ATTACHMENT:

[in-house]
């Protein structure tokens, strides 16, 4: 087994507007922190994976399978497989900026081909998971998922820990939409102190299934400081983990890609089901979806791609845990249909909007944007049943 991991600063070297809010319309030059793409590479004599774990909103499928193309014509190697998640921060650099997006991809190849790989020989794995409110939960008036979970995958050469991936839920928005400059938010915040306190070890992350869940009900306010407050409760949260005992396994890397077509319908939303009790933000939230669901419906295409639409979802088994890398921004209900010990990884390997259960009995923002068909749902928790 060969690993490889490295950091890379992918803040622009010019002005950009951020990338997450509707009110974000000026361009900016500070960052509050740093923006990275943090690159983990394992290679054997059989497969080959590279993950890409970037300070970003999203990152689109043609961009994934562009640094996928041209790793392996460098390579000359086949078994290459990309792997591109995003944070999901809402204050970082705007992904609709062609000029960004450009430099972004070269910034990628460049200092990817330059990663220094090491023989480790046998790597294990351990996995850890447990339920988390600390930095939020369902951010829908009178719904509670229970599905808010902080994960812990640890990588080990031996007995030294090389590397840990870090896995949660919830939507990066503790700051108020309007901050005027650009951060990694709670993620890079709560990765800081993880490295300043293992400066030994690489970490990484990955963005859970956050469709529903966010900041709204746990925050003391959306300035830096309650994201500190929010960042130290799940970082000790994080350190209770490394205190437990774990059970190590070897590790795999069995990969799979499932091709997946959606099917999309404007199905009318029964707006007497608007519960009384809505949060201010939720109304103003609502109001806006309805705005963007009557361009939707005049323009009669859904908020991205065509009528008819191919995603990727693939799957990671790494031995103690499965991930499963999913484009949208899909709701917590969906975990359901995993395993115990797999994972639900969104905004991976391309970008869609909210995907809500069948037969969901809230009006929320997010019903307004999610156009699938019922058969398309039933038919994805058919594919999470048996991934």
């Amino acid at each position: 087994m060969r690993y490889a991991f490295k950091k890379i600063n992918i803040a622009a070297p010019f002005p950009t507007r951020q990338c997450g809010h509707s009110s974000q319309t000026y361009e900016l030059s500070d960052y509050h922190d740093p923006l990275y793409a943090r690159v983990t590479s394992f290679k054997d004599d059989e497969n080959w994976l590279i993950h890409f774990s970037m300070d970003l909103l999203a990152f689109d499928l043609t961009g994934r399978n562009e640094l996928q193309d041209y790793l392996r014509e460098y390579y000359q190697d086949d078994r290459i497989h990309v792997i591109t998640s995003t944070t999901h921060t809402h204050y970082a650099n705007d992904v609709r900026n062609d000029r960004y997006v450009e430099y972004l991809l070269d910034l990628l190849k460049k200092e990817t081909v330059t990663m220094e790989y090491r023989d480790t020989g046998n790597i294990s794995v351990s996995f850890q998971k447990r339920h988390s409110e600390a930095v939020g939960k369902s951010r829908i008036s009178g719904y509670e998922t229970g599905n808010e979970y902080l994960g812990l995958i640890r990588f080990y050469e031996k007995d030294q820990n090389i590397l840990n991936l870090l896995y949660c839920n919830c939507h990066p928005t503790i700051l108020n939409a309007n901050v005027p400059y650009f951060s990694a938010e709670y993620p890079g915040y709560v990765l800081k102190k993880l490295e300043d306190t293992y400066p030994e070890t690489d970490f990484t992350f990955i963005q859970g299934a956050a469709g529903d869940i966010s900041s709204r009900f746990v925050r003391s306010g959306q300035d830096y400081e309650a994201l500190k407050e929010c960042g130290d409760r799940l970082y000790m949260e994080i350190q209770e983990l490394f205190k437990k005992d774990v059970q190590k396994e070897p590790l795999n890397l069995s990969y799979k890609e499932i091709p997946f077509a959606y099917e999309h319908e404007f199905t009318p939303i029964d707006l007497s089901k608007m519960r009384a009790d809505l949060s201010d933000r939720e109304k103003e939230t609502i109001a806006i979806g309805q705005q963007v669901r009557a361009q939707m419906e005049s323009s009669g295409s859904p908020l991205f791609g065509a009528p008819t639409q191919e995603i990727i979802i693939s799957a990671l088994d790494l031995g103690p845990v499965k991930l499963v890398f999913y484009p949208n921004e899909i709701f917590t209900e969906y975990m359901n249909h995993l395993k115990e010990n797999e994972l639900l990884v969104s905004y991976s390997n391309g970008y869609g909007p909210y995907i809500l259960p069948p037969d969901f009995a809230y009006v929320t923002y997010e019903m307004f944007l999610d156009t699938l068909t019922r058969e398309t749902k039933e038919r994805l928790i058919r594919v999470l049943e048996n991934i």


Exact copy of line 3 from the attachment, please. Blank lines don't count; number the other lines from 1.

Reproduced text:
């Amino acid at each position: 087994m060969r690993y490889a991991f490295k950091k890379i600063n992918i803040a622009a070297p010019f002005p950009t507007r951020q990338c997450g809010h509707s009110s974000q319309t000026y361009e900016l030059s500070d960052y509050h922190d740093p923006l990275y793409a943090r690159v983990t590479s394992f290679k054997d004599d059989e497969n080959w994976l590279i993950h890409f774990s970037m300070d970003l909103l999203a990152f689109d499928l043609t961009g994934r399978n562009e640094l996928q193309d041209y790793l392996r014509e460098y390579y000359q190697d086949d078994r290459i497989h990309v792997i591109t998640s995003t944070t999901h921060t809402h204050y970082a650099n705007d992904v609709r900026n062609d000029r960004y997006v450009e430099y972004l991809l070269d910034l990628l190849k460049k200092e990817t081909v330059t990663m220094e790989y090491r023989d480790t020989g046998n790597i294990s794995v351990s996995f850890q998971k447990r339920h988390s409110e600390a930095v939020g939960k369902s951010r829908i008036s009178g719904y509670e998922t229970g599905n808010e979970y902080l994960g812990l995958i640890r990588f080990y050469e031996k007995d030294q820990n090389i590397l840990n991936l870090l896995y949660c839920n919830c939507h990066p928005t503790i700051l108020n939409a309007n901050v005027p400059y650009f951060s990694a938010e709670y993620p890079g915040y709560v990765l800081k102190k993880l490295e300043d306190t293992y400066p030994e070890t690489d970490f990484t992350f990955i963005q859970g299934a956050a469709g529903d869940i966010s900041s709204r009900f746990v925050r003391s306010g959306q300035d830096y400081e309650a994201l500190k407050e929010c960042g130290d409760r799940l970082y000790m949260e994080i350190q209770e983990l490394f205190k437990k005992d774990v059970q190590k396994e070897p590790l795999n890397l069995s990969y799979k890609e499932i091709p997946f077509a959606y099917e999309h319908e404007f199905t009318p939303i029964d707006l007497s089901k608007m519960r009384a009790d809505l949060s201010d933000r939720e109304k103003e939230t609502i109001a806006i979806g309805q705005q963007v669901r009557a361009q939707m419906e005049s323009s009669g295409s859904p908020l991205f791609g065509a009528p008819t639409q191919e995603i990727i979802i693939s799957a990671l088994d790494l031995g103690p845990v499965k991930l499963v890398f999913y484009p949208n921004e899909i709701f917590t209900e969906y975990m359901n249909h995993l395993k115990e010990n797999e994972l639900l990884v969104s905004y991976s390997n391309g970008y869609g909007p909210y995907i809500l259960p069948p037969d969901f009995a809230y009006v929320t923002y997010e019903m307004f944007l999610d156009t699938l068909t019922r058969e398309t749902k039933e038919r994805l928790i058919r594919v999470l049943e048996n991934i």